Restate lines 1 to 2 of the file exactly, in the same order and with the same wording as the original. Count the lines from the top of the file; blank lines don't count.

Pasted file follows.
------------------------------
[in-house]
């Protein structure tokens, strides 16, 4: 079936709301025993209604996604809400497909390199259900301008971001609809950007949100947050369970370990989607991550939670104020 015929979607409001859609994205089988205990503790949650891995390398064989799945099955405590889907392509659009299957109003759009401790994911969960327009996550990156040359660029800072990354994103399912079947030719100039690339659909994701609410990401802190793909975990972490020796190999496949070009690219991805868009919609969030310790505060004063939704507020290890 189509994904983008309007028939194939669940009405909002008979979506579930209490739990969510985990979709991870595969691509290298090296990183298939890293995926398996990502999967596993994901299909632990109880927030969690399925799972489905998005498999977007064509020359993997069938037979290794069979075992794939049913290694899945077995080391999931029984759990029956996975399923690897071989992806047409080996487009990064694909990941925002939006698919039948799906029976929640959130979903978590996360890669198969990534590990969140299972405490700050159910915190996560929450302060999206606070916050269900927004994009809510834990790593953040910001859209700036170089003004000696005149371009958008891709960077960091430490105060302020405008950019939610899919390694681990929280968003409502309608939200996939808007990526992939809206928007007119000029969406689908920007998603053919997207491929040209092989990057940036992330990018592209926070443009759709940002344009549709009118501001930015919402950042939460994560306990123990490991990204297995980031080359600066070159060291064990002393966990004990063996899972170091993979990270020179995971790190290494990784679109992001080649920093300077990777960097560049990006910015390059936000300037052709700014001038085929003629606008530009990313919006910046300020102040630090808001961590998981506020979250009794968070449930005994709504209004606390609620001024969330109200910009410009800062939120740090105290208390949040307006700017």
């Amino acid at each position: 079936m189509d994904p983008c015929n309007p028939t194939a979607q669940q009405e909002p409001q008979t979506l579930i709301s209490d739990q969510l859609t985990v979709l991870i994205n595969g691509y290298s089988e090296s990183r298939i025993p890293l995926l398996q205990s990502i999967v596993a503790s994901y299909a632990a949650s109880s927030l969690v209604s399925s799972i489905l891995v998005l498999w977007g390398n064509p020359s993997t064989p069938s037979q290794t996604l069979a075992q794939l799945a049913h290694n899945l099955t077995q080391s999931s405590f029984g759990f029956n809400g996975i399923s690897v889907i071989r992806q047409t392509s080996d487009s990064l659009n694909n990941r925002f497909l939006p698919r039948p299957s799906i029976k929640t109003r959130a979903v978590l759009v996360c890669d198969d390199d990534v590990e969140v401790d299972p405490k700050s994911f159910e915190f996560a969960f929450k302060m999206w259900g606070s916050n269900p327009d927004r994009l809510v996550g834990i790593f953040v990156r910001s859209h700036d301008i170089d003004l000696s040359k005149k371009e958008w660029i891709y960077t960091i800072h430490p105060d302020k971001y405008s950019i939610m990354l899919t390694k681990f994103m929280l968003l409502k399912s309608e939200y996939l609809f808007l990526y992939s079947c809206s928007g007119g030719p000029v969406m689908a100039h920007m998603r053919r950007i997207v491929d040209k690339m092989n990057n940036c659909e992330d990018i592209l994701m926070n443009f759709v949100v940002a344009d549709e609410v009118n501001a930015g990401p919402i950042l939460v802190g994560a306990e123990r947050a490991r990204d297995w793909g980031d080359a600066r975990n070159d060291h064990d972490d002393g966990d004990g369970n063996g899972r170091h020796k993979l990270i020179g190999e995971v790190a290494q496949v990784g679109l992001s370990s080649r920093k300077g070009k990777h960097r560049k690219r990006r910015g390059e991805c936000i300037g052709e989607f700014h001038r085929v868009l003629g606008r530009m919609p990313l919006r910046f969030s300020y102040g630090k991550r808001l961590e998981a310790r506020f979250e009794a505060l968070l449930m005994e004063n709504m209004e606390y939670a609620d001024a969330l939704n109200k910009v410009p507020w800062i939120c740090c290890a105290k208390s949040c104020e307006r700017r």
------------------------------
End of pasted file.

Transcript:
[in-house]
């Protein structure tokens, strides 16, 4: 079936709301025993209604996604809400497909390199259900301008971001609809950007949100947050369970370990989607991550939670104020 015929979607409001859609994205089988205990503790949650891995390398064989799945099955405590889907392509659009299957109003759009401790994911969960327009996550990156040359660029800072990354994103399912079947030719100039690339659909994701609410990401802190793909975990972490020796190999496949070009690219991805868009919609969030310790505060004063939704507020290890 189509994904983008309007028939194939669940009405909002008979979506579930209490739990969510985990979709991870595969691509290298090296990183298939890293995926398996990502999967596993994901299909632990109880927030969690399925799972489905998005498999977007064509020359993997069938037979290794069979075992794939049913290694899945077995080391999931029984759990029956996975399923690897071989992806047409080996487009990064694909990941925002939006698919039948799906029976929640959130979903978590996360890669198969990534590990969140299972405490700050159910915190996560929450302060999206606070916050269900927004994009809510834990790593953040910001859209700036170089003004000696005149371009958008891709960077960091430490105060302020405008950019939610899919390694681990929280968003409502309608939200996939808007990526992939809206928007007119000029969406689908920007998603053919997207491929040209092989990057940036992330990018592209926070443009759709940002344009549709009118501001930015919402950042939460994560306990123990490991990204297995980031080359600066070159060291064990002393966990004990063996899972170091993979990270020179995971790190290494990784679109992001080649920093300077990777960097560049990006910015390059936000300037052709700014001038085929003629606008530009990313919006910046300020102040630090808001961590998981506020979250009794968070449930005994709504209004606390609620001024969330109200910009410009800062939120740090105290208390949040307006700017």